Sole Custody

If you are going through a divorce and have children in common, you've probably heard the terms "joint custody" and "sole custody." These phrases, however, are frequently misunderstood. This article provides an overview of sole custody and explains the meaning of this important term.

In the U.S, child custody can be "joint" (shared) or "sole," (awarded to just one parent). All custody decisions are made by the court and in the best interests of the child.

What is Sole Custody?

A parent with "sole custody" of a child has exclusive physical and legal custody rights concerning the child. These custody arrangements are rare, and are usually limited to situations in which one parent has been deemed unfit or incapable of having any form of responsibility over a child -- for example, due to drug addiction or evidence of child abuse.

In sole custody situations, the child's other parent (also known as the "non-custodial" parent) has neither physical nor legal custody rights, but may be entitled to periods of visitation with the child (though those visits may be supervised, especially in situations involving domestic violence or child abuse).

Difference Between Sole Legal and Sole Physical Custody

  • Sole Legal Custody: One parent has the right and responsibility to make major decisions regarding the child's welfare, including matters of education, medical care and emotional, moral and religious development.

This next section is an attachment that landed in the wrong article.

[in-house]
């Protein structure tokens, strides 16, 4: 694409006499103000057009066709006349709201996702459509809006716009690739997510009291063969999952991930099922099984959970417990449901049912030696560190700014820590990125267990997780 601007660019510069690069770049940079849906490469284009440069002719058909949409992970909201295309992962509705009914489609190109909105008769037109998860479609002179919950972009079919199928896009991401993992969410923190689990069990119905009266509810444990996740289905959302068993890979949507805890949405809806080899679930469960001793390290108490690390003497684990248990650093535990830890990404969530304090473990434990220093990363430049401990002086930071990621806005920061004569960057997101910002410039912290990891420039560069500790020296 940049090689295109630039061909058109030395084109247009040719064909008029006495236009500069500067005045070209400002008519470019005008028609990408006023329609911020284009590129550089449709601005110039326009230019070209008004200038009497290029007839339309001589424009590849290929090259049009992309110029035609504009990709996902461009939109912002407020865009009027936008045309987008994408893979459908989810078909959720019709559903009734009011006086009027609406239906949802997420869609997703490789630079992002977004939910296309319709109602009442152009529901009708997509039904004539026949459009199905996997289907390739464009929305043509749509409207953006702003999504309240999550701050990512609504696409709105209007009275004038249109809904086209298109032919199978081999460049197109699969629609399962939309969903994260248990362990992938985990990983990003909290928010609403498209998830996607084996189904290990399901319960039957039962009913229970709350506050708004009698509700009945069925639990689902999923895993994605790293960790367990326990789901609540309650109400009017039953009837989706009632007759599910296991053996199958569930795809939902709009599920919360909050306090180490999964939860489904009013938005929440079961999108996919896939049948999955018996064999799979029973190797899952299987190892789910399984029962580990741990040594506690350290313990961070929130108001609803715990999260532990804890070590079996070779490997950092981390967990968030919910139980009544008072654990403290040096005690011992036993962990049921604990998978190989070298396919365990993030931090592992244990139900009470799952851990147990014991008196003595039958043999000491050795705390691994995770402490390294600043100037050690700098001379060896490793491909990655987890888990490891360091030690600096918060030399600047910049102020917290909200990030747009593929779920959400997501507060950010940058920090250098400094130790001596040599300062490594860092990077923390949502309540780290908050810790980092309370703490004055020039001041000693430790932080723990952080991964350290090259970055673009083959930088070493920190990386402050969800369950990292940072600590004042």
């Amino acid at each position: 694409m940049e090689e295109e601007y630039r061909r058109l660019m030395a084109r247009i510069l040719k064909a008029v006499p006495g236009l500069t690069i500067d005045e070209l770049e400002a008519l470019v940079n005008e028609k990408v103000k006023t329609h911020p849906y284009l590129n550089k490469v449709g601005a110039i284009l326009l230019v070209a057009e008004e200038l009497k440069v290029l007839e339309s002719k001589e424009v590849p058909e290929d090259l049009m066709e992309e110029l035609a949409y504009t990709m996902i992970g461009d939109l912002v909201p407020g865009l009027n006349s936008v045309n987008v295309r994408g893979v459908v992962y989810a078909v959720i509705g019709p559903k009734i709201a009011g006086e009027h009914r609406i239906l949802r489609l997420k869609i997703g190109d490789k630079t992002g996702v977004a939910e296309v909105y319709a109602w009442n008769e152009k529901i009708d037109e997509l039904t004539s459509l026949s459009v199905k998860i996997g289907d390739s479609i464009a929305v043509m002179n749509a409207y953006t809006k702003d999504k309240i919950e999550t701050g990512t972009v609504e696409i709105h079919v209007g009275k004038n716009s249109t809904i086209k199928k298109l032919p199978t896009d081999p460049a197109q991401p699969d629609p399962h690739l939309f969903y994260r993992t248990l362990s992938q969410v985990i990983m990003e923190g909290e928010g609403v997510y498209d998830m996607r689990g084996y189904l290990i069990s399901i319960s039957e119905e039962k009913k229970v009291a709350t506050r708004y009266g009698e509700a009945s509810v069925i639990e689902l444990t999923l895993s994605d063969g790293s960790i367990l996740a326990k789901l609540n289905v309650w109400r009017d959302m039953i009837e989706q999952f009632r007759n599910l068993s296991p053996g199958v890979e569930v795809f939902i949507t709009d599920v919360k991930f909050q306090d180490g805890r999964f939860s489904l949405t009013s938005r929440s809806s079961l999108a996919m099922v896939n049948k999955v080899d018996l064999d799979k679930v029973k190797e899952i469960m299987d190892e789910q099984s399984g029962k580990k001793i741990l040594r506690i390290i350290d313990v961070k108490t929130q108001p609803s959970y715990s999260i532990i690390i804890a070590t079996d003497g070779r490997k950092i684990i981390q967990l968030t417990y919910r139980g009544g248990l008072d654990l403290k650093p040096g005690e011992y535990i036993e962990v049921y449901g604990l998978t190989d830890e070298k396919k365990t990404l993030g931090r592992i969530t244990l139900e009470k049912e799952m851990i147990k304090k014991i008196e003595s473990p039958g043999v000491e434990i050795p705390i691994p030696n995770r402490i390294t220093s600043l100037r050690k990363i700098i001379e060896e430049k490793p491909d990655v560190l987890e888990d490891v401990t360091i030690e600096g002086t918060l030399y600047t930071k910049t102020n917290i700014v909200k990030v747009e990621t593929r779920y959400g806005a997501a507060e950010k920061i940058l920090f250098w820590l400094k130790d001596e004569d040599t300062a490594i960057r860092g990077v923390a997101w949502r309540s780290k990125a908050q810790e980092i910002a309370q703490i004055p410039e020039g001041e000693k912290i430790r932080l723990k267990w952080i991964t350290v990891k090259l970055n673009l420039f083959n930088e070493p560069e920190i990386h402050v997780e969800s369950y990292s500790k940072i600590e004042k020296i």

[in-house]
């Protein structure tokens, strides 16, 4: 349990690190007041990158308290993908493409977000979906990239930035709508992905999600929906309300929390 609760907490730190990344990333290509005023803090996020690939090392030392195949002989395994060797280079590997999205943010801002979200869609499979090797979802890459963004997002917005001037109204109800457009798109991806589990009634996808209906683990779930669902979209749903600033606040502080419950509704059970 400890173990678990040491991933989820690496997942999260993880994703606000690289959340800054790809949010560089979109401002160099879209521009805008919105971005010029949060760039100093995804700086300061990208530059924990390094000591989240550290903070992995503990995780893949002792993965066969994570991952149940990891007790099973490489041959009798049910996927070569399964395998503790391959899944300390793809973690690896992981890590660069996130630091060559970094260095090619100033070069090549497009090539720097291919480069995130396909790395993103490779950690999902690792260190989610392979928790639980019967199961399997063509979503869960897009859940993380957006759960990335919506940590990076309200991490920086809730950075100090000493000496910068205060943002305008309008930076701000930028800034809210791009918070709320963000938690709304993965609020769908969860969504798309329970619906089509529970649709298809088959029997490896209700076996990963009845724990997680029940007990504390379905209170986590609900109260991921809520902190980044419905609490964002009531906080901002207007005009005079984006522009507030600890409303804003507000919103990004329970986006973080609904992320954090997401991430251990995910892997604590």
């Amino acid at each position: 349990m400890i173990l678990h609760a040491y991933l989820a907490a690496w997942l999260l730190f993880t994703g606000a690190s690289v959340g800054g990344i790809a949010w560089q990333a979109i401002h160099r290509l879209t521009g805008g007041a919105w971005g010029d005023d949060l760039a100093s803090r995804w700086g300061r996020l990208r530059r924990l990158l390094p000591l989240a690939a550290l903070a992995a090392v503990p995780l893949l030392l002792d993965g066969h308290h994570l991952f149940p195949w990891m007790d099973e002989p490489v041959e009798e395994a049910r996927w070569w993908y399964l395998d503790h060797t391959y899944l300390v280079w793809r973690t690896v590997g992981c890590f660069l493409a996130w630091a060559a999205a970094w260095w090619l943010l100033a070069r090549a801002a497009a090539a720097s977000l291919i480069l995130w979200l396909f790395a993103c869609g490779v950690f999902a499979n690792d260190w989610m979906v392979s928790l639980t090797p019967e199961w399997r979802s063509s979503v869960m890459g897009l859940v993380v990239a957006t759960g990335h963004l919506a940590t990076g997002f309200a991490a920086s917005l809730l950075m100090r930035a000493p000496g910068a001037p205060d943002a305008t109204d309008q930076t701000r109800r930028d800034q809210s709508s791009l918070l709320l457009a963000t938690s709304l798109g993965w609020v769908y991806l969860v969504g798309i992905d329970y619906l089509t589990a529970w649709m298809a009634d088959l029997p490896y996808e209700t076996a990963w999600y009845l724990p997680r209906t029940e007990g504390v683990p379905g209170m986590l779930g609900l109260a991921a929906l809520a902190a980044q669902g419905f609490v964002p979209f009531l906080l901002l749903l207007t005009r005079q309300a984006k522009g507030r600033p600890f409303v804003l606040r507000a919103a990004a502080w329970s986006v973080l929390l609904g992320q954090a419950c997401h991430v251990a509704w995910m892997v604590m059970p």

• Sole Physical Custody: The child resides with and under the supervision of one parent, subject to reasonable visitation by the other parent, unless the court determines that such visitation would not be in the best interest of the child.

Benefits of Sole Custody

The benefits of sole custody are that you do not need to consult with the other parent to make important decisions about the child's life, such as education, medical, religious, etc. It does not impact the other parent's right to visitation. A family law attorney can tell you what is admissible in your jurisdiction.

Sole Custody and Relocating

Having sole legal custody doesn't necessarily mean you get to relocate without the court's permission. If the other parents has any visitation rights, relocation jeopardizes his/her rights and therefore relocation is an issue that has to be addressed by the court. Usually the court will issue a temporary order that maintains the status quo during the case. The child usually remains in place, but temporary visitation is set up while the case is ongoing.

An Example of Sole Custody

Example: Mother and Father have divorced due to Father's substance abuse and addiction. Mother seeks and is granted sole custody of Child. This means that Mother alone has legal authority to decide key issues related to Child's upbringing, and Child will live exclusively with Mother. Father may be entitled to visitation with Child.

Involved in a Custody Dispute? A Family Law Attorney Can Help

Child custody laws are constantly changing. It is important to consider consulting a family law attorney for advice. A lawyer can assist you in obtaining the right custody arrangement for you and your child, whether it's sole custody or some other arrangment. Child custody laws vary widely by state, and your attorney can help explain your state's rules to you. Get help by contacting a local child custody attorney today.


Next Steps

Contact a qualified child custody attorney to make sure your rights are protected.

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